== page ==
If anyone is deserving of the ‘veteran’ tag in sport, Hunter Kemper is somewhere near the front of the queue, as the passionate 39-year-old American triathlete has been at the front throughout most of his 18-year career in the sport.
Already a four-time Olympian, Kemper is still on the ITU Circuit with an eye towards Rio, which would be an incredible fifth appearance on the sport’s biggest stage. If he completes the feat, he will be the only triathlete to have competed in every Olympics since triathlon was included on the programme in 2000.
What is it then that motivates a man who has been around as the sport has evolved from a start-up to a bona fide professional sport?
“After London, I took a long hard look at triathlon and where I wanted to go, what I wanted to do. Did I want to go longer or continue on with the ITU or do some non-drafting races in the USA? For me though it came down to the passion I have for the Olympic Games, I love the idea that every four years you see who can perform on the day. It is the biggest event and pinnacle in our sport and I love what that has to offer,” Kemper said.
Kemper has been relatively quiet so far in 2015 but is working to a plan, one that he hopes has him on the USA team for Rio. Yet, despite his commitment to punching a fifth ticket to the Olympics, training for the better part of two decades can’t help but ware on an athlete.
“Rio is the big motivator but for a while it wasn’t, for a while I was a lost soul after London trying to find my way. A lot of my guys have moved on, Docherty, Khalefeldt, Don, Whitfield. When you go through the birthdates there are not many in the 70’s and I am 1976!”
“So when the alarm has gone off in the past year, it has been a struggle. I think it is slowly becoming Rio but the motivation has been tough, I am not going to lie. It has not been where I need it to be.”
But motivation isn’t the only factor when it comes to lining up on the Copacabana Beach next year. While Kemper’s experience is simply unparalleled, the years of training have also taken a toll on his body.
“I don’t get up feeling like I used to, I can tell you that. My calf hurts, my body aches just like we all do as we get older. Father Time is catching up to me but I am still out there, trying to do something that has never been done before, so we will see.”
Add in that Kemper is himself a father of a brood large enough to field its own relay team, and the trip to Brazil gets even more complicated.
“My life is so different to almost anyone else on the circuit, I have four kids at home and five chickens, I live a very different life. Recovery is hard to come by. I have a very supportive wife who stays at home and looks after the kids and allows me to do what I do, without that support I wouldn’t be able to do what I do and wouldn’t be where I am today.
“While it is hard, it works for me, it gives me balance. I can’t do triathlon all the time anymore, I need the balance, and the life I have creates that balance in my heart and mind to where I can go out there and perform.”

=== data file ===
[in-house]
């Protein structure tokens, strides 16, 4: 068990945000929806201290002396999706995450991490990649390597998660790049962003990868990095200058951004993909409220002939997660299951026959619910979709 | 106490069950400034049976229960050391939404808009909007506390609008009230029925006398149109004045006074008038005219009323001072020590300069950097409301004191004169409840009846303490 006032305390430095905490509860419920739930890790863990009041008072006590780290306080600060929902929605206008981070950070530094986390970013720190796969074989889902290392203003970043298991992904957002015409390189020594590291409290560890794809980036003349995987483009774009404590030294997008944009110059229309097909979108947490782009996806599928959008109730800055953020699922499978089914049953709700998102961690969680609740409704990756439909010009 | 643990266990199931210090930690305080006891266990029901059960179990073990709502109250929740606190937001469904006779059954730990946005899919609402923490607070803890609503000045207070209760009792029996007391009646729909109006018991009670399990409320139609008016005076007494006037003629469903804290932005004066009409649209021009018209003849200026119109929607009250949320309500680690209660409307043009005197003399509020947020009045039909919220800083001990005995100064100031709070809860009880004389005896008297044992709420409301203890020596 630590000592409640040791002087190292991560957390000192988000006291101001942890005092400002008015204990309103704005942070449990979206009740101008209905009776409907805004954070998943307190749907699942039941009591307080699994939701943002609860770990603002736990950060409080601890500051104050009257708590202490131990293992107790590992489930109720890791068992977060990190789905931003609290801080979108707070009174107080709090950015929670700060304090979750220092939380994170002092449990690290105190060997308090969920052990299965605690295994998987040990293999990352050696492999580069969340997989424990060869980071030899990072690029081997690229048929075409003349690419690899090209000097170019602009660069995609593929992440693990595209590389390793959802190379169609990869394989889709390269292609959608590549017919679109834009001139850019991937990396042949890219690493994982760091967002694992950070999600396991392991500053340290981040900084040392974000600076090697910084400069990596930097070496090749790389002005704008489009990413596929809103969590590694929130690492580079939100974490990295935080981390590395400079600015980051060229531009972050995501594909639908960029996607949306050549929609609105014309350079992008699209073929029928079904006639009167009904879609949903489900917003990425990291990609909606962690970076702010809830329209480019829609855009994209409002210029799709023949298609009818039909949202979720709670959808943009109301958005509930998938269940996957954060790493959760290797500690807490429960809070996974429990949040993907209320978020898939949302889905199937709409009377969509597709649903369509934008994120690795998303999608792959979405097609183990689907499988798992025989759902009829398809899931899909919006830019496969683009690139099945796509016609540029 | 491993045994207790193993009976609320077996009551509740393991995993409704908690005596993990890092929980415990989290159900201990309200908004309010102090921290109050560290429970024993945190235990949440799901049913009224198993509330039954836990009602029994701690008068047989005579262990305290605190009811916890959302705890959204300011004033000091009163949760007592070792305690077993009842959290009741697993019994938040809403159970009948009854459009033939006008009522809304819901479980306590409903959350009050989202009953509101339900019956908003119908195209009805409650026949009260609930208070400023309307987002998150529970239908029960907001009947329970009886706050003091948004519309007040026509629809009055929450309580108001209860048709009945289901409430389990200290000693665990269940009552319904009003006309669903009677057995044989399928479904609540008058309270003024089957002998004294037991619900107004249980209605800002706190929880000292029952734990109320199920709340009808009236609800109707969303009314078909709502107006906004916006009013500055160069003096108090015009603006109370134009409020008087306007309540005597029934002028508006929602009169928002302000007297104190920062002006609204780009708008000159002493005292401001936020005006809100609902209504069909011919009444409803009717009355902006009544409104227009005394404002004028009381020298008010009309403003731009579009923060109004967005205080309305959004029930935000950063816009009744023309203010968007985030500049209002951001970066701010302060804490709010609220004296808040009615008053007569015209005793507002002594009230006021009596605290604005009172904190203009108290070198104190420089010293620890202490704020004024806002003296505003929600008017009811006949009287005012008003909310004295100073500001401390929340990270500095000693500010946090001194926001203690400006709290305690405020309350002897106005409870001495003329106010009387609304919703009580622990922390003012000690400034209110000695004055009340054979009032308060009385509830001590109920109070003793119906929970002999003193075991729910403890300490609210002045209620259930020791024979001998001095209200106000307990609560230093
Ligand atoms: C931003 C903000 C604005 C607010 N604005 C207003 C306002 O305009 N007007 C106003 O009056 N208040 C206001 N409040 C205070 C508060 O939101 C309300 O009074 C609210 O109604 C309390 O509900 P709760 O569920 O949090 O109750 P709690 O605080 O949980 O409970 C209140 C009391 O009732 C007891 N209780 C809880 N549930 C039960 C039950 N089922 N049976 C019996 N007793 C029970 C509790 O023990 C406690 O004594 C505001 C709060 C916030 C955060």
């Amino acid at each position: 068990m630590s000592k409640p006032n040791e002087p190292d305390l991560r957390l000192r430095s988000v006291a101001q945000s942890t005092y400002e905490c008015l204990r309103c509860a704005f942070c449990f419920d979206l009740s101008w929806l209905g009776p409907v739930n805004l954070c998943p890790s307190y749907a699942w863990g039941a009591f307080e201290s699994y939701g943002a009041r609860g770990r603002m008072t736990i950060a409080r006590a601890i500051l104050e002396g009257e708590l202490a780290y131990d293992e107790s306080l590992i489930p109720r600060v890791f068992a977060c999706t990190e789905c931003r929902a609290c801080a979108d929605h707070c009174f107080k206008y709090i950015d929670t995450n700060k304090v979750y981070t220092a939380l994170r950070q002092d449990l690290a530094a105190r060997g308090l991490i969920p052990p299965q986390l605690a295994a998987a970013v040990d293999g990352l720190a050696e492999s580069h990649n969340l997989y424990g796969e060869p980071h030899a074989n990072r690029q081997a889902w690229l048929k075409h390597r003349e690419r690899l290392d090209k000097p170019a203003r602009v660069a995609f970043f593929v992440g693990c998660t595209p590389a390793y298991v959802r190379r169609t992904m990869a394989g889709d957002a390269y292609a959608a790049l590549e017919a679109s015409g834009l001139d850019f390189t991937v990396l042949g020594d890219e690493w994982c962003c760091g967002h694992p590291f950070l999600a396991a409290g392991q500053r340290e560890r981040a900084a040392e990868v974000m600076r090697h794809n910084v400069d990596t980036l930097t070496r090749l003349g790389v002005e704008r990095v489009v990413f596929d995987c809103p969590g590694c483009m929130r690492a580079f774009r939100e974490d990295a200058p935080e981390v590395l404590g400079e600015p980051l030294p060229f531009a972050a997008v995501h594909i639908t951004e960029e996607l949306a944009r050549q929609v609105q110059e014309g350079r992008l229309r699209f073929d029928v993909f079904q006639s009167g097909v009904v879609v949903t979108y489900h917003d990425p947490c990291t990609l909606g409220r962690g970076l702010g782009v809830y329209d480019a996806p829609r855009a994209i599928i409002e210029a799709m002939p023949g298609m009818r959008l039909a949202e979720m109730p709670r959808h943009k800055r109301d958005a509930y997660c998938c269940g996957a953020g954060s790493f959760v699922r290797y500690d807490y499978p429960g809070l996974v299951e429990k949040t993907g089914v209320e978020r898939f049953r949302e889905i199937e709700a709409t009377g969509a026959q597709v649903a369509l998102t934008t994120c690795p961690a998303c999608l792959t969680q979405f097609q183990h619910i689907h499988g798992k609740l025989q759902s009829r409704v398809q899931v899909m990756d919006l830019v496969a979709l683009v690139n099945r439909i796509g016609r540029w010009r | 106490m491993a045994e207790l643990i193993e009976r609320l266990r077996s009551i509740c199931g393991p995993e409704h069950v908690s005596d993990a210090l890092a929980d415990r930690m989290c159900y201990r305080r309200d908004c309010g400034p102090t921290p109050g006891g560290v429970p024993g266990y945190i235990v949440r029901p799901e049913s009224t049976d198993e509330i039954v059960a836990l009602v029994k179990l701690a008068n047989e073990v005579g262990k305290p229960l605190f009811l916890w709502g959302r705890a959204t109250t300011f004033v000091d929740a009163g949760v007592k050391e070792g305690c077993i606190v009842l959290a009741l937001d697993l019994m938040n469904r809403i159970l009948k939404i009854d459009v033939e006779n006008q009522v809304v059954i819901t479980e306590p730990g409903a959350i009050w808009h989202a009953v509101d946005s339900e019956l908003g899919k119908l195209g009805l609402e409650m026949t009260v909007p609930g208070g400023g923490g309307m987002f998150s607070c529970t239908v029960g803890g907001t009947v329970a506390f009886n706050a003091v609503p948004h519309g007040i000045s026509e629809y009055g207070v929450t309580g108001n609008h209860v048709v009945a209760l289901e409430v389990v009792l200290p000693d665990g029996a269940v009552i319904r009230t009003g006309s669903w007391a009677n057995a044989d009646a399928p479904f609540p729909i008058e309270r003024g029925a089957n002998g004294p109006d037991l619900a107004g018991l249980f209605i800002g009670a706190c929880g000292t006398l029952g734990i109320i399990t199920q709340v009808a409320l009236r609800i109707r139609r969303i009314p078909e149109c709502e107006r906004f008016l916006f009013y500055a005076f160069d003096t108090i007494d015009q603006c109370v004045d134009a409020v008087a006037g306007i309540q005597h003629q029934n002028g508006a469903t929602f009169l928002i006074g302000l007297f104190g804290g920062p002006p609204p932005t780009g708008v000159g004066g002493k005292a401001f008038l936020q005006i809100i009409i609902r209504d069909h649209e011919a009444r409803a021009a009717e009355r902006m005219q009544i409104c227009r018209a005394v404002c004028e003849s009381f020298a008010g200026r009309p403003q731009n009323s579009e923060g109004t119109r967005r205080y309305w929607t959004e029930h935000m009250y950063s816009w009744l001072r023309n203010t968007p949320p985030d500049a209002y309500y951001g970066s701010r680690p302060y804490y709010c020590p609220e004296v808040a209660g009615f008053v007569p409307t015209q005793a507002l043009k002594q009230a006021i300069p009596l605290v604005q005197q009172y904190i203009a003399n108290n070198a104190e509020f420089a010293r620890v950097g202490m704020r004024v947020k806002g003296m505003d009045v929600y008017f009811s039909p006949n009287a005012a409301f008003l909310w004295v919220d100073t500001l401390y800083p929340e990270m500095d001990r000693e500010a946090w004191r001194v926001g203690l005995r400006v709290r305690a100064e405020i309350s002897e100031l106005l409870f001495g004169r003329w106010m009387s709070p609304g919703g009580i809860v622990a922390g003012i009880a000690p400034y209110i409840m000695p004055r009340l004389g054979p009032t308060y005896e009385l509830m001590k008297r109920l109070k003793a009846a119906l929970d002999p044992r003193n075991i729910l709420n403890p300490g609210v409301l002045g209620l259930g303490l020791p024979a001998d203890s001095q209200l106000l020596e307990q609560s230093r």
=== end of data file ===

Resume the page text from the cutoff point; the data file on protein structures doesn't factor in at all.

Although the American women appear to be nearly unstoppable this season, their men’s team hasn’t fared quite as well. In fact, Kemper is the only American man that has been ranked first in the world, which he accomplished in 2005-2006.
“It is fair to say, I feel like I want to be a hope to the other American men, to be there in a mentor role of sorts but that is fair comment, if the American men were going the same as the women right now, the writing might be on the wall for me in the sense that I maybe can’t get it done. Right now we don’t have athletes at the top of the rankings, it would be very different for me if that weren’t the case, if we had our version of the Brownlee brothers or some other guys coming through. Don’t get me wrong, we have some talented athletes and kids coming through, they are just not quite there yet.”
But that’s something Kemper would like to see change.
“I would love to do some coaching with these young athletes and love to be involved with the youth in our sport. I don’t see myself being a coach of age group or Ironman athletes - that is not where my passion is. I would love to take these juniors and under 23’s and these young kids coming up and guiding them along the way and helping them understand what it takes to be number one in the world.”
While Kemper is focused through 2016, he knows his years racing are limited. However, it’s a move he’s well prepared for.
“I have considered what is next, I think it is okay to go there. I want to be involved in triathlon in some way, I am doing a lot of work for a foundation I am spokesperson for, the Pinky Swear foundation (www.pinkyswear.org). We do triathlons in the USA with kids who race for other kids with cancer and raise money for them and their families. It is non-timed, non-competitive youth events - that is where my passion is.”
If anyone is well-placed to comment on the sport and where it currently sits, it is Kemper. He has witnessed firsthand the many twists and turns the sport has taken, and has been a part of its amazing evolution.
“The sport is changing, it is getting so deep and so fast, it is cool to see. The ITU has done a great job of that in bringing the sport to the people in their living rooms, the media and marketing behind it, I think it is the best series in the world. The live timing on the day, so many other series can learn from that and take lessons in what the ITU is doing to bring the sport to the people whether it is the audience watching on TV or listening online, the ITU has done a great job and others need to look at it as the gold standard.”
And that is a compliment indeed from a man who might well be awarded the ‘Gold Standard’ for his contribution to the sport, a contribution that shows no signs of waning just yet.